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Acknowledge your thoughts and emotions, concentrating on the positive and moving past the negative.
Create a positive cycle of self-talk and acceptance, turning negative thoughts into productive ones.
Use steady, measured breathing techniques to focus your mind and your body in the moment.
When mindfulness is boiled down to “being aware,” it might not seem that important. But when we consider it as “paying attention,” suddenly that sounds more applicable. Paying attention to what we’re learning in class, paying attention to the ball on the field, paying attention to how we’re feeling during a conversation – these are just some examples of being engaged in the moment. And the research is clear: being mindful has a host of benefits for students and athletes.
Higher levels of self-compassion and positive self-talk
Lower levels of stress and anxiety
Higher levels of empathy and compassion for others
Decreased symptoms of depression
Increased personal confidence
Greater feeling of community among students and teammates
Expanded critical thinking skills
Improved study habits and test-taking abilities
Fewer behavioral issues and incidents of bullying
Improved planning and organizational skills
Teachers say that their students seem more relaxed and focused and have fewer behavioral issues after practicing mindfulness. They also notice both improved academic performance and emotional regulation in the classroom, and that their students show increased self-compassion and confidence.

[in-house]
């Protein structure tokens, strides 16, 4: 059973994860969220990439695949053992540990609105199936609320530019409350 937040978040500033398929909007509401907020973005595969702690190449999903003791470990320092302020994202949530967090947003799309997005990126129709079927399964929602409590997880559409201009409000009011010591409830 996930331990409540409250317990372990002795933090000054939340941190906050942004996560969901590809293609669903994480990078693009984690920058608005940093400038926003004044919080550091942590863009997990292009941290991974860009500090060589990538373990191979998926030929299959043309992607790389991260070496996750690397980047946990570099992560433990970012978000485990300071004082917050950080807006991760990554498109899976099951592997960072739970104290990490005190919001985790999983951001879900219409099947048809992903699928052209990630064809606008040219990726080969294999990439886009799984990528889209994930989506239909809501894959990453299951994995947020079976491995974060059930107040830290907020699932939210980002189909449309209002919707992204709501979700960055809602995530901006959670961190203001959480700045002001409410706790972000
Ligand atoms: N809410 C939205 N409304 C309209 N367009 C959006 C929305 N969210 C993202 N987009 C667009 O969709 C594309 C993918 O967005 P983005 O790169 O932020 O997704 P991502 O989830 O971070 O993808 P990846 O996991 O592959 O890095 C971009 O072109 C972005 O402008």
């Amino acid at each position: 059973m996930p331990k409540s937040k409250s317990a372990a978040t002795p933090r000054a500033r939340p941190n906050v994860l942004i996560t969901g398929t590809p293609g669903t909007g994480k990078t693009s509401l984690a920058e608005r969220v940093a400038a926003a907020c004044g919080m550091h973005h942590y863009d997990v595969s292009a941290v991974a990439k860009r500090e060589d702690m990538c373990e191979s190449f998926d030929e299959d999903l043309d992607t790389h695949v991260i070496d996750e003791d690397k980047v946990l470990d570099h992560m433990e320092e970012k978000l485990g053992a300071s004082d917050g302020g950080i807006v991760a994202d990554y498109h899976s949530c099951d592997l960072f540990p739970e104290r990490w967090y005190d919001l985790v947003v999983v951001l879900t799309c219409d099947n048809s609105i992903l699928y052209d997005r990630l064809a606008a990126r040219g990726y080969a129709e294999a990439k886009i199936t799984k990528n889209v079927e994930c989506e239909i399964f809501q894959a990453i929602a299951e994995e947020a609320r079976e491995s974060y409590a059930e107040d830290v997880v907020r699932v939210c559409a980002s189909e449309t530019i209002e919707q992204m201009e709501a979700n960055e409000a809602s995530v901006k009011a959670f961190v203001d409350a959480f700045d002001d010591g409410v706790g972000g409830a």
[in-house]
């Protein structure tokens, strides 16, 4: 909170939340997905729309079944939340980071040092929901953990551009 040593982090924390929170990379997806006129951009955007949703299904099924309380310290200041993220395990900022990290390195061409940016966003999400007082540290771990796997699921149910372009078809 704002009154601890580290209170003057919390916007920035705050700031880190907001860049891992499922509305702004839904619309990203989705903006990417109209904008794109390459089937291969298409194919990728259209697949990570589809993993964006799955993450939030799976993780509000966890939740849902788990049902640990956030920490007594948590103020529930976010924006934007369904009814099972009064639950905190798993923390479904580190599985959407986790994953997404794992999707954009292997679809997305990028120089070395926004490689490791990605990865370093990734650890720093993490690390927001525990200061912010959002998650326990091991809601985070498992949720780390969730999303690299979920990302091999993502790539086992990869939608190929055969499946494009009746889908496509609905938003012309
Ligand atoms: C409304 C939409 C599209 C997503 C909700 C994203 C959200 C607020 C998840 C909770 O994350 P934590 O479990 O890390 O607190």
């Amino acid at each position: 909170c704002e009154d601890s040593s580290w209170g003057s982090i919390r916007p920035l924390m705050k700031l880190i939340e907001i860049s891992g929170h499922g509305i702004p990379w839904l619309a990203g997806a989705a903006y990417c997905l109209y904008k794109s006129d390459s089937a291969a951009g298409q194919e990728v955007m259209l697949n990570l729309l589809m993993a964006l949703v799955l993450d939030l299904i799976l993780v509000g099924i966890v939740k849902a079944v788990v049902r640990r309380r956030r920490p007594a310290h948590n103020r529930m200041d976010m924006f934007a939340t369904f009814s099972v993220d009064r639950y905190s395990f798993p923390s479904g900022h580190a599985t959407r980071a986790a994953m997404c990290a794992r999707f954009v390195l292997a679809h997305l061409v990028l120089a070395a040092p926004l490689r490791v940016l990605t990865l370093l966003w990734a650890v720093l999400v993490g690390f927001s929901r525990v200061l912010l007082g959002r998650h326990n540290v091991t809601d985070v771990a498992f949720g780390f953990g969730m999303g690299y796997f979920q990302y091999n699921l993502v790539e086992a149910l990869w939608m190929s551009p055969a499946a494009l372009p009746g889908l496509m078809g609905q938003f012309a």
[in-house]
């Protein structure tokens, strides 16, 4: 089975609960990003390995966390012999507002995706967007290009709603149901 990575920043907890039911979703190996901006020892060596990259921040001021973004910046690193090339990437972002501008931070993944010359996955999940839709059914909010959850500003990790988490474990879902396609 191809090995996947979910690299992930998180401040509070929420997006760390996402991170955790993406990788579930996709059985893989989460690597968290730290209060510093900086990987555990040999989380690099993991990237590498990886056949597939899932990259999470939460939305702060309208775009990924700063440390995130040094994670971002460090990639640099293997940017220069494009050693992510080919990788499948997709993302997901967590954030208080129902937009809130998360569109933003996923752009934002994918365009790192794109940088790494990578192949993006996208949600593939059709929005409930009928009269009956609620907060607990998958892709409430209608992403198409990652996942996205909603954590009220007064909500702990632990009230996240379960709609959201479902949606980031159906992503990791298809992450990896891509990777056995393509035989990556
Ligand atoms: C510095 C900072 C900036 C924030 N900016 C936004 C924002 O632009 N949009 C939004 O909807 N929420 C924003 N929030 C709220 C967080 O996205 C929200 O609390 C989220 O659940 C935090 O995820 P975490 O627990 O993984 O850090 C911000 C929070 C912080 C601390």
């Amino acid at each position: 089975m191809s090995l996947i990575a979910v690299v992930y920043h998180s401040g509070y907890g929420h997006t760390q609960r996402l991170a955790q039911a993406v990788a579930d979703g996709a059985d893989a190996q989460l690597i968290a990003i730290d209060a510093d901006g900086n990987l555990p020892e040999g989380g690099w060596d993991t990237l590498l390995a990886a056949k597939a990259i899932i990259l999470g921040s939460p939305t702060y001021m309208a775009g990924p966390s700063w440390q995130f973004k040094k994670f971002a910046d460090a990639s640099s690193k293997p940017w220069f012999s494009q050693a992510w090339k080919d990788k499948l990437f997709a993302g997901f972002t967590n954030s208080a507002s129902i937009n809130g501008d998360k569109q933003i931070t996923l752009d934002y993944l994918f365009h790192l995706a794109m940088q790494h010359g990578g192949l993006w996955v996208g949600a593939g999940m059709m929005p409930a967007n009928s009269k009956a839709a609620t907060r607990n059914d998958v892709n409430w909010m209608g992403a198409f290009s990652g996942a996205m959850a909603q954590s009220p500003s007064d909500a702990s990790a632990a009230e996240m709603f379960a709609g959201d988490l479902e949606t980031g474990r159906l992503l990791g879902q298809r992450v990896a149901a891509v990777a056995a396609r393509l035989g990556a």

Students describe themselves as feeling calmer and more under control, more helpful towards their fellow classmates, and optimistic about their future. Many of them specifically feel that mindfulness training helps them achieve these new behaviors, and, even better, that they actually enjoy the mindfulness training sessions!
Parents report noticing that their kids are better able to focus and remain calm at home. When the kids experience a stressful situation, they are able to stop, take a breath, recognize how they’re feeling, and shift perspective to create a less emotional, more positive reaction.
Athletes mentioned the same benefits that students noticed, as well as several sports-specific upsides: improved awareness and focus, feeling more “in the zone” during the game, and decreased feelings and symptoms of burnout.
The founding brains behind The Mindful Project belong to a professional soccer player, two-time Olympian and four-time FIFA Women’s World Cup competitor; and a university professor and women’s soccer coach with a Doctorate in Mindfulness Research.